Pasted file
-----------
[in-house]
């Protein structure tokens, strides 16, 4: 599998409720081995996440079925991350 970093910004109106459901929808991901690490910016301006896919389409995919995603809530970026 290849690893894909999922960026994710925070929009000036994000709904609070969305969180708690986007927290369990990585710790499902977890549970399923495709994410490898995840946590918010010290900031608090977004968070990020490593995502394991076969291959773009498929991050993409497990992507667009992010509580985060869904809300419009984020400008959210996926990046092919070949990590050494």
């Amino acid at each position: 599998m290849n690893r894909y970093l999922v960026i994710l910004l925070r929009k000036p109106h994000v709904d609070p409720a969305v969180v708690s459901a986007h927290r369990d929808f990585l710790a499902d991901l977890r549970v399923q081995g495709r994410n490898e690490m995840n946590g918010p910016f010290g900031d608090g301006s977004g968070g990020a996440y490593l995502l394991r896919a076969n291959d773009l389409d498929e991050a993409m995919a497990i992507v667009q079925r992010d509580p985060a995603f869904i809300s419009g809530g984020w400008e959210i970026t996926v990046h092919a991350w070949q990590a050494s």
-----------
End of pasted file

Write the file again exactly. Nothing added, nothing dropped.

[in-house]
């Protein structure tokens, strides 16, 4: 599998409720081995996440079925991350 970093910004109106459901929808991901690490910016301006896919389409995919995603809530970026 290849690893894909999922960026994710925070929009000036994000709904609070969305969180708690986007927290369990990585710790499902977890549970399923495709994410490898995840946590918010010290900031608090977004968070990020490593995502394991076969291959773009498929991050993409497990992507667009992010509580985060869904809300419009984020400008959210996926990046092919070949990590050494």
């Amino acid at each position: 599998m290849n690893r894909y970093l999922v960026i994710l910004l925070r929009k000036p109106h994000v709904d609070p409720a969305v969180v708690s459901a986007h927290r369990d929808f990585l710790a499902d991901l977890r549970v399923q081995g495709r994410n490898e690490m995840n946590g918010p910016f010290g900031d608090g301006s977004g968070g990020a996440y490593l995502l394991r896919a076969n291959d773009l389409d498929e991050a993409m995919a497990i992507v667009q079925r992010d509580p985060a995603f869904i809300s419009g809530g984020w400008e959210i970026t996926v990046h092919a991350w070949q990590a050494s």